Norway is on the verge of ending the HIV epidemic

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    One of the targets of the UN Sustainable Development Goals is to end the HIV/AIDS epidemic by 2030. The first milestone, the '90–90–90 treatment targets', is supposed to be achieved this year. We believe Norway has reached these targets.

    Illustration: Eivind Gulliksen / desillustrert
    Illustration: Eivind Gulliksen / desillustrert

    Nearly 40 years have passed since the HIV/AIDS epidemic became a leading cause of disease and premature death around the world. Nonetheless, HIV remains a major threat to global public health. It is estimated that 38 million people were living with HIV in 2018, and the number of AIDS-related deaths was close to 800 000 (1). Effective antiretroviral therapy has gradually reduced morbidity and mortality in people with HIV (2, 3) and has prevented onward transmission (4). This is the backdrop for the international goal to end the HIV/AIDS epidemic by 2030 (5). The 90–90–90 treatment targets are a crucial milestone. This refers to a continuum of care in which all countries by 2020 will have diagnosed at least 90 % of people living with HIV, 90 % of those diagnosed will be receiving sustained treatment, and 90 % of those being treated will have viral suppression (5).

    90–target no. 1

    90–target no. 1

    The first 90–target deals with finding the number of undiagnosed people living with HIV. This cannot be calculated with observed data, but back-calculation models based on national surveillance data for the number of annual HIV and AIDS diagnoses can be used instead to estimate the time from infection to diagnosis, the trend in incidence over time, and thus the number of undiagnosed cases (6, 7).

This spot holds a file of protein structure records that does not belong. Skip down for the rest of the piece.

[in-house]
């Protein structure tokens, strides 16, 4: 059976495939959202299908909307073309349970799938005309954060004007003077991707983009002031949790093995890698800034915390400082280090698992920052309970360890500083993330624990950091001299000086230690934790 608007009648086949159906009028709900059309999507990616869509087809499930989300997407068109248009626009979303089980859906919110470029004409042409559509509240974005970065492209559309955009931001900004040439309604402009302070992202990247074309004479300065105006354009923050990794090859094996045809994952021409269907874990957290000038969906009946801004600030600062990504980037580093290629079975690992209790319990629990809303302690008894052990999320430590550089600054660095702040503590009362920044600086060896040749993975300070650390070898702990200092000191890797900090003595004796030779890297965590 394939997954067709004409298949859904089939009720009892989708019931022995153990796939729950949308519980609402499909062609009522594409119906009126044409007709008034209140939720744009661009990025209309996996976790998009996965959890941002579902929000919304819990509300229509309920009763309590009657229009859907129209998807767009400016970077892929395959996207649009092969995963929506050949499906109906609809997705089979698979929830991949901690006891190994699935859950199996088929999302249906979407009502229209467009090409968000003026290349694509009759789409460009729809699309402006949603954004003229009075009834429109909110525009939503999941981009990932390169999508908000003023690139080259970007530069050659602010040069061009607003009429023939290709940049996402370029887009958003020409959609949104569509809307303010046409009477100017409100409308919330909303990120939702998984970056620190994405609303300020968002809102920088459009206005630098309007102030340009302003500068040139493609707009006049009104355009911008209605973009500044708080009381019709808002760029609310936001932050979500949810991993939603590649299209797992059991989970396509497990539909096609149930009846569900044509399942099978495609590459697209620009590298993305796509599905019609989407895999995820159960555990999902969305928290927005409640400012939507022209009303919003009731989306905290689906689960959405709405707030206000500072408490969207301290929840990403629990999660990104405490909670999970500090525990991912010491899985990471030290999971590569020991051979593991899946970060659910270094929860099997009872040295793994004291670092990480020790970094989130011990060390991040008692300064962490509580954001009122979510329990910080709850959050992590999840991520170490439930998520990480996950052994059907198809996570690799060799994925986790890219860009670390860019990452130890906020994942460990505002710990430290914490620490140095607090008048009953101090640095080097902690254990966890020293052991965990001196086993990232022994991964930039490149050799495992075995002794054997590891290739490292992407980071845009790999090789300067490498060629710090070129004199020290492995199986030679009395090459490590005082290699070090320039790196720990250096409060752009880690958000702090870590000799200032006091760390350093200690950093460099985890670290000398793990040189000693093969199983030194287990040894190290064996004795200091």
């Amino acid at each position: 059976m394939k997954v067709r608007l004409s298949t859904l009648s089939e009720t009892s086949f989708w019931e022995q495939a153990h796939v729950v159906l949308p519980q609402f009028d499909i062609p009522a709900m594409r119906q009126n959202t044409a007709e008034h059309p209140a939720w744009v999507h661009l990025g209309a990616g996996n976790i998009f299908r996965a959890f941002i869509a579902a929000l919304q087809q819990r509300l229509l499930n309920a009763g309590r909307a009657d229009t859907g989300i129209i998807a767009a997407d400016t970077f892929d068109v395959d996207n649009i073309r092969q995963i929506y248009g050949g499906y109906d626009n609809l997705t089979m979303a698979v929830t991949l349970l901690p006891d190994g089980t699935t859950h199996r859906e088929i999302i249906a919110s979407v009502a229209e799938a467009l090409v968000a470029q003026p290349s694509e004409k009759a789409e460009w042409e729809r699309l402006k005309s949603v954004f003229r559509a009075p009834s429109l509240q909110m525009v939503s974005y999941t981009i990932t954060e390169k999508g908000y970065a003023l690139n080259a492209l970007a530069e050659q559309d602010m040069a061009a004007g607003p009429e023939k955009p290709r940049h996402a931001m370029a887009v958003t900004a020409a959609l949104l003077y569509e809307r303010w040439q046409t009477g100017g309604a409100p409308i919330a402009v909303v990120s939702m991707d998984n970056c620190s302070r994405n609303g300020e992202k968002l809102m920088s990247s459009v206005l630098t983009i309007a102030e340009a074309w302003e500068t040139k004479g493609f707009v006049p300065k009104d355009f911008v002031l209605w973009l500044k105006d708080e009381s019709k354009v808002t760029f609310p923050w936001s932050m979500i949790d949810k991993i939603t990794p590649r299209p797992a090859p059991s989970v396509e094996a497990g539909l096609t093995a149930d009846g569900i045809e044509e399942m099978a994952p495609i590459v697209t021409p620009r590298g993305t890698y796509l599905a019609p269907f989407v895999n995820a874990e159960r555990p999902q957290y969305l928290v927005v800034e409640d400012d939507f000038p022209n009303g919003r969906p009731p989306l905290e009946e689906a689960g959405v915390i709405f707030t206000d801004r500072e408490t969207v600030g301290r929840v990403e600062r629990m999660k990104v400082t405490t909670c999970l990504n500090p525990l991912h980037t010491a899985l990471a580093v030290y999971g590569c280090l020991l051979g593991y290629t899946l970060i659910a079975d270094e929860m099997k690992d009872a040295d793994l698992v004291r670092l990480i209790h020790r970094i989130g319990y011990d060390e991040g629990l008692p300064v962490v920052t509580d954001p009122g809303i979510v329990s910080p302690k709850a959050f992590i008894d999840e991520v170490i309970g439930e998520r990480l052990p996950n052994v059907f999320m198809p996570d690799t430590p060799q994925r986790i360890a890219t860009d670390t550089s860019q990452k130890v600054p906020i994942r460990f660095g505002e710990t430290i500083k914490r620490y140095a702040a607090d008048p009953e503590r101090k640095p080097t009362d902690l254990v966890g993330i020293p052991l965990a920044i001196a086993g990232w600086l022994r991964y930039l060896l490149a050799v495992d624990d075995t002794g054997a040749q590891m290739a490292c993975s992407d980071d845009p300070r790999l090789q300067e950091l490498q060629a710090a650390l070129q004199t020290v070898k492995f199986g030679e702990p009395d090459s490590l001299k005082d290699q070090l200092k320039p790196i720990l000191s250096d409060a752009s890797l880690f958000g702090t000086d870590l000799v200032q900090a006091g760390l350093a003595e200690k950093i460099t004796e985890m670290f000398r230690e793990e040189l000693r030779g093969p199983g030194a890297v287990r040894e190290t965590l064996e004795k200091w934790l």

The Norwegian Institute of Public Health has estimated the number of undiagnosed people with HIV who are 15 years of age or more in Norway at the end of 2018 using data from the Norwegian Surveillance System for Communicable Diseases (MSIS). Using two different modelling approaches, it is estimated that around 5 000 people in Norway are living with HIV and that 7–10 % of them do not know their HIV status (355–520 undiagnosed infections). The model estimated that there have been fewer new infections than new diagnoses each year since 2008. Therefore, the number of undiagnosed HIV infections has been declining in the last decade (8).

    However, results are only as reliable as the raw data entered into the model. Until March 2019, HIV infections in Norway were reported anonymously to MSIS. In practice, this has made it impossible to link MSIS data with data from other health registries so that reported HIV cases in people who have died or emigrated can be excluded. Moreover, immigrants infected before arriving in Norway comprise a significant proportion of all HIV diagnoses reported to MSIS (Figure 1) (9).

    The most commonly used back-calculation models do not take the time of immigration into account, which means that the estimated trend in incidence, and thus the number of undiagnosed infections, may include HIV-positive individuals who are not living in Norway. As a result of these limitations, the number of people living with HIV in Norway will be overestimated, as will the number of undiagnosed cases. A comparison of the number of HIV patients under follow-up (n = 4 091, see next paragraph) clearly shows this overestimation, since few people are presumed to be living with a diagnosed HIV infection in Norway who are not under follow-up.